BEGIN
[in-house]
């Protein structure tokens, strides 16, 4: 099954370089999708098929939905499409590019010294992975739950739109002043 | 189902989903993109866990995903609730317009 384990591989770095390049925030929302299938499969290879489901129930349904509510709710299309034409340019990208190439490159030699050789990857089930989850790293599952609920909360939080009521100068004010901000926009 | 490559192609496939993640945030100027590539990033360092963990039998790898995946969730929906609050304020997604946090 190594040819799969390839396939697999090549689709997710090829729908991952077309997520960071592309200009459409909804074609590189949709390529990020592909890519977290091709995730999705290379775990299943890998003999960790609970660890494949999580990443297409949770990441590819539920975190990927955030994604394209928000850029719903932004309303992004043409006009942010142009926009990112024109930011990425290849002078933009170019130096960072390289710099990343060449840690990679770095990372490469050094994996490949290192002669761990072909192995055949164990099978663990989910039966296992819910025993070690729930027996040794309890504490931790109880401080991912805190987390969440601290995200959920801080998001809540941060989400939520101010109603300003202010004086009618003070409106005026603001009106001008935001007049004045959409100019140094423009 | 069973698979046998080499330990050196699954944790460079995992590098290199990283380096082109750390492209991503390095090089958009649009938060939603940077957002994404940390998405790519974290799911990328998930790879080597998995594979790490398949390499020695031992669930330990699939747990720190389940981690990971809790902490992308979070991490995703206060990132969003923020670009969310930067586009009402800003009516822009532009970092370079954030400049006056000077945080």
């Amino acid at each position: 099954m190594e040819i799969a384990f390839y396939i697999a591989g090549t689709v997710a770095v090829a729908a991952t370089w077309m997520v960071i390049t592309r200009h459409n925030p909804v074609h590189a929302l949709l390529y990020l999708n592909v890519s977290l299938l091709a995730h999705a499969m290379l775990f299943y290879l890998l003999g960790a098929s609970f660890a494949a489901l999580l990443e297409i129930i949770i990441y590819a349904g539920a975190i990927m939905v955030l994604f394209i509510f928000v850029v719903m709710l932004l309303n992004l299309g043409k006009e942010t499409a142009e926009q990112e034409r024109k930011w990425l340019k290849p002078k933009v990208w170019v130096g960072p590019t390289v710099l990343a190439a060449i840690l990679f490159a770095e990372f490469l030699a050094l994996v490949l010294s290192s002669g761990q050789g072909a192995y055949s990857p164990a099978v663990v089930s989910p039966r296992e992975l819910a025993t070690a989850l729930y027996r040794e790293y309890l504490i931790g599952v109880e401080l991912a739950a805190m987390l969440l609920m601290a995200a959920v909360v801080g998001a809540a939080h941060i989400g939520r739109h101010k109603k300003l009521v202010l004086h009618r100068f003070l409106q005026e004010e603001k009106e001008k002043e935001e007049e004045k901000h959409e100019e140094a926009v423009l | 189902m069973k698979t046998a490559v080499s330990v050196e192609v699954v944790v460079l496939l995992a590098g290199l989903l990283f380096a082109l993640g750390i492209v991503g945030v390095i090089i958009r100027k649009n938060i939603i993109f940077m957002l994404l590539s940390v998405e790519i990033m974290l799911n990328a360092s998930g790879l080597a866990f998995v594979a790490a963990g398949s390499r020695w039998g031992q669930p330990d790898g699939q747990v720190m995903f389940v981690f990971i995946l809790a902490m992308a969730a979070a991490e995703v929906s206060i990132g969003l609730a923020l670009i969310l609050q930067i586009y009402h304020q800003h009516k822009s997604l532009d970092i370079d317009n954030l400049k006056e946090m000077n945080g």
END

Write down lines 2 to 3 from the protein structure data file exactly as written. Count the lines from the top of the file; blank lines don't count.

């Protein structure tokens, strides 16, 4: 099954370089999708098929939905499409590019010294992975739950739109002043 | 189902989903993109866990995903609730317009 384990591989770095390049925030929302299938499969290879489901129930349904509510709710299309034409340019990208190439490159030699050789990857089930989850790293599952609920909360939080009521100068004010901000926009 | 490559192609496939993640945030100027590539990033360092963990039998790898995946969730929906609050304020997604946090 190594040819799969390839396939697999090549689709997710090829729908991952077309997520960071592309200009459409909804074609590189949709390529990020592909890519977290091709995730999705290379775990299943890998003999960790609970660890494949999580990443297409949770990441590819539920975190990927955030994604394209928000850029719903932004309303992004043409006009942010142009926009990112024109930011990425290849002078933009170019130096960072390289710099990343060449840690990679770095990372490469050094994996490949290192002669761990072909192995055949164990099978663990989910039966296992819910025993070690729930027996040794309890504490931790109880401080991912805190987390969440601290995200959920801080998001809540941060989400939520101010109603300003202010004086009618003070409106005026603001009106001008935001007049004045959409100019140094423009 | 069973698979046998080499330990050196699954944790460079995992590098290199990283380096082109750390492209991503390095090089958009649009938060939603940077957002994404940390998405790519974290799911990328998930790879080597998995594979790490398949390499020695031992669930330990699939747990720190389940981690990971809790902490992308979070991490995703206060990132969003923020670009969310930067586009009402800003009516822009532009970092370079954030400049006056000077945080």
């Amino acid at each position: 099954m190594e040819i799969a384990f390839y396939i697999a591989g090549t689709v997710a770095v090829a729908a991952t370089w077309m997520v960071i390049t592309r200009h459409n925030p909804v074609h590189a929302l949709l390529y990020l999708n592909v890519s977290l299938l091709a995730h999705a499969m290379l775990f299943y290879l890998l003999g960790a098929s609970f660890a494949a489901l999580l990443e297409i129930i949770i990441y590819a349904g539920a975190i990927m939905v955030l994604f394209i509510f928000v850029v719903m709710l932004l309303n992004l299309g043409k006009e942010t499409a142009e926009q990112e034409r024109k930011w990425l340019k290849p002078k933009v990208w170019v130096g960072p590019t390289v710099l990343a190439a060449i840690l990679f490159a770095e990372f490469l030699a050094l994996v490949l010294s290192s002669g761990q050789g072909a192995y055949s990857p164990a099978v663990v089930s989910p039966r296992e992975l819910a025993t070690a989850l729930y027996r040794e790293y309890l504490i931790g599952v109880e401080l991912a739950a805190m987390l969440l609920m601290a995200a959920v909360v801080g998001a809540a939080h941060i989400g939520r739109h101010k109603k300003l009521v202010l004086h009618r100068f003070l409106q005026e004010e603001k009106e001008k002043e935001e007049e004045k901000h959409e100019e140094a926009v423009l | 189902m069973k698979t046998a490559v080499s330990v050196e192609v699954v944790v460079l496939l995992a590098g290199l989903l990283f380096a082109l993640g750390i492209v991503g945030v390095i090089i958009r100027k649009n938060i939603i993109f940077m957002l994404l590539s940390v998405e790519i990033m974290l799911n990328a360092s998930g790879l080597a866990f998995v594979a790490a963990g398949s390499r020695w039998g031992q669930p330990d790898g699939q747990v720190m995903f389940v981690f990971i995946l809790a902490m992308a969730a979070a991490e995703v929906s206060i990132g969003l609730a923020l670009i969310l609050q930067i586009y009402h304020q800003h009516k822009s997604l532009d970092i370079d317009n954030l400049k006056e946090m000077n945080g």